Netflix, since its streaming service debuted in 2007, has had its annual revenue grow sixfold, to $6.8 billion from $1.2 billion. More than 81 million subscribers pay Netflix $8 to $12 a month, and slowly but unmistakably these consumers are giving up cable for internet television: Over the last five years, cable has lost 6.7 million subscribers; more than a quarter of millennials (70 percent of whom use streaming services) report having never subscribed to cable in their lives. Those still paying for cable television were watching less of it. In 2015, for instance, television viewing time was down 3 percent; and 50 percent of that drop was directly attributable to Netflix, according to a study by MoffettNathanson, an investment firm that tracks the media business.
All of this has made Netflix a Wall Street favorite, with a stock price that rose 134 percent last year. Easy access to capital has allowed the company to bid aggressively on content for its service. This year Netflix will spend $5 billion, nearly three times what HBO spends, on content, which includes what it licenses, shows like AMC’s “Better Call Saul,” and original series like “House of Cards.” Its dozens of original shows (more than 600 hours of original programming are planned for this year) often receive as much critical acclaim and popular buzz as anything available on cable. Having invented the binge-streaming phenomenon when it became the first company to put a show’s entire season online at once, it then secured a place in the popular culture: “Netflix and chill.”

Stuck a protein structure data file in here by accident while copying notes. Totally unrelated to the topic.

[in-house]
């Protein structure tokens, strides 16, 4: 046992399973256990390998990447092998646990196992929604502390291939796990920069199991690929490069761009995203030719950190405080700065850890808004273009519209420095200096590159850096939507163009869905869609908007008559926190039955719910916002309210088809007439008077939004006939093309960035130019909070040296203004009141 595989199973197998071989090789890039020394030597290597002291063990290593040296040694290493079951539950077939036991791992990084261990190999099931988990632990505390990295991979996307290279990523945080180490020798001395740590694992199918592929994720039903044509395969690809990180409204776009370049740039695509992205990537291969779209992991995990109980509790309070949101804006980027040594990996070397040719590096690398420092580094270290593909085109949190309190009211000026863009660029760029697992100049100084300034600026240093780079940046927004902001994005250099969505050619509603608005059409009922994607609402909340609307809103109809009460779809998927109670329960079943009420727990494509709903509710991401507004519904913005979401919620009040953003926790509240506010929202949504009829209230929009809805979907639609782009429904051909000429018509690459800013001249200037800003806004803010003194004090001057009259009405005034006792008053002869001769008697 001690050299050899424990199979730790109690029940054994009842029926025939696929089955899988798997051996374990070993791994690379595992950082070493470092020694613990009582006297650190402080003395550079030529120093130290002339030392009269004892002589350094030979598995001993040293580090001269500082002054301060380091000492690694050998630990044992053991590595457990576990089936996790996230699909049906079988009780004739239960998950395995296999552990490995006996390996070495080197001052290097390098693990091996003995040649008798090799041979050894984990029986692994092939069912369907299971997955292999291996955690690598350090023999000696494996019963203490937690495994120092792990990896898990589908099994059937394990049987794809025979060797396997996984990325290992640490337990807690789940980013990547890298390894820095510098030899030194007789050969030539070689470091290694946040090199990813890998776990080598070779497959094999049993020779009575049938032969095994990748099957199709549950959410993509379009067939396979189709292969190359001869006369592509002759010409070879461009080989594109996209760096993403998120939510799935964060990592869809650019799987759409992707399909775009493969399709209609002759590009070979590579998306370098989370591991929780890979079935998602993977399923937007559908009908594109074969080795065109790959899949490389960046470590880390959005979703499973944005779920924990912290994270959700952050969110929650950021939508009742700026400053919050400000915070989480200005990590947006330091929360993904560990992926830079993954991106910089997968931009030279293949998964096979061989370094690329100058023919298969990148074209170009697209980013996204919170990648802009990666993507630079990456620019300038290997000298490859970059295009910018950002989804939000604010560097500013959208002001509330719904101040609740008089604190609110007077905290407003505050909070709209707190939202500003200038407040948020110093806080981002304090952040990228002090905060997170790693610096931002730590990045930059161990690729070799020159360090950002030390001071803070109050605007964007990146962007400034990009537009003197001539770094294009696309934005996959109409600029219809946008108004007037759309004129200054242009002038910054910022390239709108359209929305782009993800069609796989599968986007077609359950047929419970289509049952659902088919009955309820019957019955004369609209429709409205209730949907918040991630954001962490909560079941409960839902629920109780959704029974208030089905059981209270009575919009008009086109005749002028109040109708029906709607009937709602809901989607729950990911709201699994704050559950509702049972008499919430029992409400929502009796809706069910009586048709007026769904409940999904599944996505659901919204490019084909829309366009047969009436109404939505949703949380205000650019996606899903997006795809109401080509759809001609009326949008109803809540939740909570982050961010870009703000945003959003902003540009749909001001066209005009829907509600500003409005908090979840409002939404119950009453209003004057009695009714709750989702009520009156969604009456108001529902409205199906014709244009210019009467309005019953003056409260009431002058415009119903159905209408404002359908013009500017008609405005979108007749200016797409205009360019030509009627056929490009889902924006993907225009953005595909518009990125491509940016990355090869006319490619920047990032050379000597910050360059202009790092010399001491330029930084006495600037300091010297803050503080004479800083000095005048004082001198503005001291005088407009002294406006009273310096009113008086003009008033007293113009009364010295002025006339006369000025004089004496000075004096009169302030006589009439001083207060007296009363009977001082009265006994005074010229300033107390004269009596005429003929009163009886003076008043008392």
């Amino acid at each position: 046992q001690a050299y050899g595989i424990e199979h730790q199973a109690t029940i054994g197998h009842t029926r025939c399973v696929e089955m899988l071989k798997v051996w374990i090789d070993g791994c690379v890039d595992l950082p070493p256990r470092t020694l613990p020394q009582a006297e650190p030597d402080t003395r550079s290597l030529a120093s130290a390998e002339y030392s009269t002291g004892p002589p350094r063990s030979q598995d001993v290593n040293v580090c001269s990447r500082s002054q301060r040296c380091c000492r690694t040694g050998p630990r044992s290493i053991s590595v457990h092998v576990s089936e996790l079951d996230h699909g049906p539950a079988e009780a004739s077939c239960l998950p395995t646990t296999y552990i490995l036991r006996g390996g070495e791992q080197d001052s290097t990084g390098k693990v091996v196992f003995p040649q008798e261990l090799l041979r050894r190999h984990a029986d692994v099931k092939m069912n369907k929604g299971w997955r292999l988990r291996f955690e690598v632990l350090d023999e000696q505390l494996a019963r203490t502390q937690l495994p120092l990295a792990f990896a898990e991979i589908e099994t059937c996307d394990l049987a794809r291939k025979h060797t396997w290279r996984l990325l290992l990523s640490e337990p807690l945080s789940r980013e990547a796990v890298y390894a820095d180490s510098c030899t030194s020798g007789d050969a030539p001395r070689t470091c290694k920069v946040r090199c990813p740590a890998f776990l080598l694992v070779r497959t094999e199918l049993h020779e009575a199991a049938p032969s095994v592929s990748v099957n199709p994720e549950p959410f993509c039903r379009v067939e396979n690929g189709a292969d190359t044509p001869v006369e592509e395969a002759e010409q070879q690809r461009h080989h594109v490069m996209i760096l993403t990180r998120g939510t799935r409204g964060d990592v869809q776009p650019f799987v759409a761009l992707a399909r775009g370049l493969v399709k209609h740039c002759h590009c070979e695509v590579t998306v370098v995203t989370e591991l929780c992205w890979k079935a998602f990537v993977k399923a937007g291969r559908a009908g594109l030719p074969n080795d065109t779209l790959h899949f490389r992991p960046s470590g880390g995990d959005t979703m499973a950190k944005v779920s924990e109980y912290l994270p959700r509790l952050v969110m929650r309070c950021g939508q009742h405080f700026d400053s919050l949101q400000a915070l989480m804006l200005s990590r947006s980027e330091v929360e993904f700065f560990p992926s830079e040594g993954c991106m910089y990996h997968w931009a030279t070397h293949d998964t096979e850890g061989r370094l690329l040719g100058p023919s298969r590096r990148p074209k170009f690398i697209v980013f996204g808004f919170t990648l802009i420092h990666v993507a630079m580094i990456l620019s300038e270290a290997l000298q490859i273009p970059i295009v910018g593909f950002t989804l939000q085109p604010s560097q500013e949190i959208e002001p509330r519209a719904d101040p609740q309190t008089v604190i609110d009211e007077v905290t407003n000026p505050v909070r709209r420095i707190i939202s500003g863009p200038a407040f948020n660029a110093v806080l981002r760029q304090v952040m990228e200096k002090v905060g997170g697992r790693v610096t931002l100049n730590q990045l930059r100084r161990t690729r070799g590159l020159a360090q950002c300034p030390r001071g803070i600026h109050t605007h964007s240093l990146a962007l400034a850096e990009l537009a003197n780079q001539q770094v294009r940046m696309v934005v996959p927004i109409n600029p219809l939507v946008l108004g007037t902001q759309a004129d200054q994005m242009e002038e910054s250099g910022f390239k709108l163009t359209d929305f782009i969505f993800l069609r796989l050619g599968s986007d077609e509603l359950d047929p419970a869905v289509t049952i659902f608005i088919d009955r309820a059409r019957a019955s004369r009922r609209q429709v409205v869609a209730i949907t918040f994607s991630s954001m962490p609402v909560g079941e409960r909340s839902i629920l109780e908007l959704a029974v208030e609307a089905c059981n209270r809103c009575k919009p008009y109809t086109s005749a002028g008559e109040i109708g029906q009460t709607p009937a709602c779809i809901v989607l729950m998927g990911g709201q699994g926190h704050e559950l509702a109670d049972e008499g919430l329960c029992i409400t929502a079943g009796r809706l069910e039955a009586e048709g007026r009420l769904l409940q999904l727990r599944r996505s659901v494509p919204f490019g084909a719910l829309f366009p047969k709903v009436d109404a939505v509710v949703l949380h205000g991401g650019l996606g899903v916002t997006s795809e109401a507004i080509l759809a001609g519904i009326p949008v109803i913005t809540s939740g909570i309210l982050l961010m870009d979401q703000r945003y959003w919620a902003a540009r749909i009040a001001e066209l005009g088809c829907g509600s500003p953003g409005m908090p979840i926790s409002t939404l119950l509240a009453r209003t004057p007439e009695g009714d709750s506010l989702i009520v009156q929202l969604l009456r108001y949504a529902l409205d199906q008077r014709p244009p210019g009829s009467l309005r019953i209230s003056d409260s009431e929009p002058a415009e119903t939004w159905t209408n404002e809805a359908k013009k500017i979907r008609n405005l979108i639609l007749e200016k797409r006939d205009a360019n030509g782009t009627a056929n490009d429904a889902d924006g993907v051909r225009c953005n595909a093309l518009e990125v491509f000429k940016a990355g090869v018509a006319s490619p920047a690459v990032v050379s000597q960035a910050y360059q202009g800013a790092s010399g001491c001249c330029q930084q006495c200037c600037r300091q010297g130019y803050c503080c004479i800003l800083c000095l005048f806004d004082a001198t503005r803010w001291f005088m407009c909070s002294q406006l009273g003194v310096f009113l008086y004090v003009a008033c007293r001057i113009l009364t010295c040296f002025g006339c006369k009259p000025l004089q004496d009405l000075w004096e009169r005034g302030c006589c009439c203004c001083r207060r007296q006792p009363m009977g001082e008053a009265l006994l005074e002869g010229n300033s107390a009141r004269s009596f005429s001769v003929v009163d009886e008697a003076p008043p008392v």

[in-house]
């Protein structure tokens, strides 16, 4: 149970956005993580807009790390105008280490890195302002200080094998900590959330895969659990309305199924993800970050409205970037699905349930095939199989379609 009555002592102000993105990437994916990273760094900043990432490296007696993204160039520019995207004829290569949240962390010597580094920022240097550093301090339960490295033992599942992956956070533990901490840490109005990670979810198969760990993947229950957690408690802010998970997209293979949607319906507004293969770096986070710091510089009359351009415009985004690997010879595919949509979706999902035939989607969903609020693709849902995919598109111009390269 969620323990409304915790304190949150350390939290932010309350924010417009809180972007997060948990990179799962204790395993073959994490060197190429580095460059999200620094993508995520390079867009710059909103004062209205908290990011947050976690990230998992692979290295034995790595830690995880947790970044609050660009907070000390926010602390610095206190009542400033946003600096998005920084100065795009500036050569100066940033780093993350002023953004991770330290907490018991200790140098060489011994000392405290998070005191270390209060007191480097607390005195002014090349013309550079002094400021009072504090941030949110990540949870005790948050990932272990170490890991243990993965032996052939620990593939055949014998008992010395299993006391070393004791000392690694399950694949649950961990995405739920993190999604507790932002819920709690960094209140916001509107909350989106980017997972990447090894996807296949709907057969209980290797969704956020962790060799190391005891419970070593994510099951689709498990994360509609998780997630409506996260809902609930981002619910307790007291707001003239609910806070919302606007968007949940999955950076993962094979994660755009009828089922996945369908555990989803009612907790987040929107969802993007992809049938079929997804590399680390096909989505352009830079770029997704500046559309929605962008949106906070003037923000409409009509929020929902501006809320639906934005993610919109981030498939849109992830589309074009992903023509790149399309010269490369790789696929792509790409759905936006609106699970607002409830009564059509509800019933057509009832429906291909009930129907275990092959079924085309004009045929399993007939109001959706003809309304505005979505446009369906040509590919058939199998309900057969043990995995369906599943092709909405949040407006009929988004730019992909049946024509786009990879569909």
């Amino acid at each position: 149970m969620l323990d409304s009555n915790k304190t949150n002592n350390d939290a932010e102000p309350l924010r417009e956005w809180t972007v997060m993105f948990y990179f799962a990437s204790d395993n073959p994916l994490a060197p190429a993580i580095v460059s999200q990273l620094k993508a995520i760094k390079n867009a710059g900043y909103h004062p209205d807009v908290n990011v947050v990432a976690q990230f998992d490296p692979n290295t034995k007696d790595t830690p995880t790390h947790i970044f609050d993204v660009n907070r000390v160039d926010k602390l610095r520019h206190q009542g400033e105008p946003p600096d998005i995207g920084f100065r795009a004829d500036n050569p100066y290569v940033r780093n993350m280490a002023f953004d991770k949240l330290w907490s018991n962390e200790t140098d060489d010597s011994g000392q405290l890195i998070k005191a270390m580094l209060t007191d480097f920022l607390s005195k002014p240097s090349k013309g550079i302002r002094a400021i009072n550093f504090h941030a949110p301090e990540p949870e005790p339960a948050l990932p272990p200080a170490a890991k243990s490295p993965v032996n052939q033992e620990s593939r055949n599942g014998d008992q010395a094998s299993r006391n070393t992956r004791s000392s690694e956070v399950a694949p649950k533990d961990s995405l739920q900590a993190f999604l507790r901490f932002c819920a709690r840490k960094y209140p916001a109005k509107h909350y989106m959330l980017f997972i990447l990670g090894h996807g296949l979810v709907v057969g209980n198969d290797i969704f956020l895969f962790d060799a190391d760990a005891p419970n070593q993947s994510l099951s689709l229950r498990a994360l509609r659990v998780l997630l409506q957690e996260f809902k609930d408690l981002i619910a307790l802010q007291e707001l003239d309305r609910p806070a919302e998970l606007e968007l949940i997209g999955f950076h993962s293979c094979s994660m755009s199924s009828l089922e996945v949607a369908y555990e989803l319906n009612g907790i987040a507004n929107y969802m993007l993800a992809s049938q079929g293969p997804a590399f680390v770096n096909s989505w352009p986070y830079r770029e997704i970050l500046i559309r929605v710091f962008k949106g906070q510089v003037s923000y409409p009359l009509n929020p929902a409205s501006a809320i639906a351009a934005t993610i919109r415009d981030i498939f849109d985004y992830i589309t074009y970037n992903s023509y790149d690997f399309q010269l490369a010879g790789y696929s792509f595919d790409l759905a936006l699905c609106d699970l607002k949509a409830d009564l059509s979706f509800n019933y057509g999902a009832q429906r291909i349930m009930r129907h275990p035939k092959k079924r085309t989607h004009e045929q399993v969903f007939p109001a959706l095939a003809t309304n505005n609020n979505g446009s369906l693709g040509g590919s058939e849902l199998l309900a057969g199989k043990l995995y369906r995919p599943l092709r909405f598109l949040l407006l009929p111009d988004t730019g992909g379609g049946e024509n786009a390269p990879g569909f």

But the assembled executives also had reason to worry. Just because Netflix had essentially created this new world of internet TV was no guarantee that it could continue to dominate it. Hulu, a streaming service jointly owned by 21st Century Fox, Disney and NBC Universal, had become more assertive in licensing and developing shows, vying with Netflix for deals. And there was other competition as well: small companies like Vimeo and giants like Amazon, an aggressive buyer of original series. Even the networks, which long considered Netflix an ally, had begun to fight back by developing their own streaming apps. Last fall, Time Warner hinted that it was considering withholding its shows from Netflix and other streaming services for a longer period. John Landgraf, the chief executive of the FX networks — and one of the company’s fiercest critics — told a reporter a few months ago, “I look at Netflix as a company that’s trying to take over the world.”
At the moment, Netflix has a negative cash flow of almost $1 billion; it regularly needs to go to the debt market to replenish its coffers. Its $6.8 billion in revenue last year pales in comparison to the $28 billion or so at media giants like Time Warner and 21st Century Fox. And for all the original shows Netflix has underwritten, it remains dependent on the very networks that fear its potential to destroy their longtime business model in the way that internet competitors undermined the newspaper and music industries. Now that so many entertainment companies see it as an existential threat, the question is whether Netflix can continue to thrive in the new TV universe that it has brought into being.
Read the full article at: www.nytimes.com
And here’s a recent piece on the company by Zuora CEO, Tien Tzuo – Netflix And The Six Billion-Dollar Bet (That Isn’t One)